We will see how anger and unforgiveness go together, which causes retaliation in the heart. 

The Angry Man Purposely Seeks Who Owes Him Money and Repays With Anger

Matthew 18:28-31 BSB; 28 But when that servant went out, he found one of his fellow servants who owed him a hundred denarii. He grabbed him and began to choke him, saying, ‘Pay back what you owe me!’ 29 So his fellow servant fell down and begged him, ‘Have patience with me, and I will pay you back.’ 30 But he refused. Instead, he went and had the man thrown into prison until he could pay his debt. 31When his fellow servants saw what had happened, they were greatly distressed, and they went and recounted all of this to their master.

taking your anger out on someone else is not Godly

Right after his debt was marked as paid in full, the forgiven servant left. What did he do? He went out with the purpose (found) of finding someone who owed him money.

When he found someone, he told him, you’re going to pay me what you owe me. But he didn’t stop there. He grabbed him, and he started choking him. What did the man who owed him do? He said the same thing that the man did before the king, he begged him for patience and time to pay off his debt. This was an opportunity for the forgiven man to forgive the debt that was owed him.

But forgiveness was not in his heart, like it was in the king’s. Vengeance was in his heart. However, others saw what he had done, and it made them very grievous; it saddened their hearts.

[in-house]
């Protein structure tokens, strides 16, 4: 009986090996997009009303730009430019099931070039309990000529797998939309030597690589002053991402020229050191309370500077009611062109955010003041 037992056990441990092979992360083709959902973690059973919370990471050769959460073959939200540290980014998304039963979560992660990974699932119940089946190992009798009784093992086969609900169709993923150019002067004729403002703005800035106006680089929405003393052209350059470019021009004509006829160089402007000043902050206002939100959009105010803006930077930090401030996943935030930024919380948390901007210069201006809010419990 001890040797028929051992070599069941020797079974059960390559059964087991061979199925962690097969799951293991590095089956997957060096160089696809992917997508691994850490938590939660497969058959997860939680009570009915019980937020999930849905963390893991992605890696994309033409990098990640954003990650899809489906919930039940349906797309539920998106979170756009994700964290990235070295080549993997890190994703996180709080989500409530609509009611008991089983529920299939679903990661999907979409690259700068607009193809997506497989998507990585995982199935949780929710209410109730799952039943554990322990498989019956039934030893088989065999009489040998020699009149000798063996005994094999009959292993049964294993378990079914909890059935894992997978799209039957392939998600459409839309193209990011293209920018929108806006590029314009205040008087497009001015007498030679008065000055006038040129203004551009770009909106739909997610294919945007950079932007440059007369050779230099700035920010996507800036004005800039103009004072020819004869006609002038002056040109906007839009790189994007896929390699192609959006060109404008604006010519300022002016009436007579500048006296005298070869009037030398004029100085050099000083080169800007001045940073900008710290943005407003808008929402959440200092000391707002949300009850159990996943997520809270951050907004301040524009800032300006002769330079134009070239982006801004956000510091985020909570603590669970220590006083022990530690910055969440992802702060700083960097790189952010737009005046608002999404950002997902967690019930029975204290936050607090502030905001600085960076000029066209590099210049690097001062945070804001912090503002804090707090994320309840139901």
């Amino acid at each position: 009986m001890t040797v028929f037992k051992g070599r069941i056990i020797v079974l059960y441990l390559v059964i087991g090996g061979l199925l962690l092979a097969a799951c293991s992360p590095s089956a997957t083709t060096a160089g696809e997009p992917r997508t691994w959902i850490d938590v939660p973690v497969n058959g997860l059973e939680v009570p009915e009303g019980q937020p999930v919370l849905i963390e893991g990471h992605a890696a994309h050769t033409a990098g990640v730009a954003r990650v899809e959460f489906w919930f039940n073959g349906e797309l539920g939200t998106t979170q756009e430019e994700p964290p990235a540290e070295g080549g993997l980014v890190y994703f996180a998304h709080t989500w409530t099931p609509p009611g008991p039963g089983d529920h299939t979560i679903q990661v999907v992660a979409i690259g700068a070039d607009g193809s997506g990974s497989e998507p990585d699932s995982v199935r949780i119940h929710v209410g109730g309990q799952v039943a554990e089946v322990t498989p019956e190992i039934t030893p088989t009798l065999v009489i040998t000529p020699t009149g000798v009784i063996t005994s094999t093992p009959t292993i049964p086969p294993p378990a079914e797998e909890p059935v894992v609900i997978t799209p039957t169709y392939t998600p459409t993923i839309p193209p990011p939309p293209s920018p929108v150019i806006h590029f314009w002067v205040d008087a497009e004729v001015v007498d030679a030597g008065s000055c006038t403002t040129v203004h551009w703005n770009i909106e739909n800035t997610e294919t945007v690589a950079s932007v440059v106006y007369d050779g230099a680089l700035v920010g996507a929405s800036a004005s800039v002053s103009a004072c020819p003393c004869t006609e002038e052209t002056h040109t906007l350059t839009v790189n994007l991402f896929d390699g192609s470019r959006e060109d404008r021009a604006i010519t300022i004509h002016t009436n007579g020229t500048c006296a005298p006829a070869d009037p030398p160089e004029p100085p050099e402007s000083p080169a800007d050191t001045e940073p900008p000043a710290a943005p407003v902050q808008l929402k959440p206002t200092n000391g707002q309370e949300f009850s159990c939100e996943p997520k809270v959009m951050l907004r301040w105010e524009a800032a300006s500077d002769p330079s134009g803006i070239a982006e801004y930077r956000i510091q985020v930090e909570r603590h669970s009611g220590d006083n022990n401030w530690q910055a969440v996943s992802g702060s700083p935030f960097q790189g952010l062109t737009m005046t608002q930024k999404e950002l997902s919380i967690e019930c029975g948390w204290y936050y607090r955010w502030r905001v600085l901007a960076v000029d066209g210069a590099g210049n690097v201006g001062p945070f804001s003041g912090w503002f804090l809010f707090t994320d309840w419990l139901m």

So, they took their sadness to the king, and they told him what happened.

Today, we see a lot of people who claim to be Christians but walk around with an angry, haughty, and aggressive attitude. This is detrimental to those watching and to the person confessing to be a Christian.

Choosing not to forgive has consequences. Let’s learn what happened to the man who decided to act on his anger instead of forgiving.

Choosing Anger Destroys His Life

Matthew 18:32-34 BSB; 32 Then the master summoned him and declared, ‘You wicked servant! I forgave all your debt because you begged me. 33 Shouldn’t you have had mercy on your fellow servant, just as I had on you?’ 34 In anger his master turned him over to the jailers to be tortured, until he should repay all that he owed.

When the king learned about the ingratitude of the forgiven servant, he called him back in to see him. But with a definite attitude change towards him. Before, when he came, and owed all this debt, the king didn’t call him wicked. But now he does. And he says, “I forgave you your debt when you begged me.” And then he asked a question: “Should you not also have had mercy on your fellow slave, in the same way that I had mercy on you?”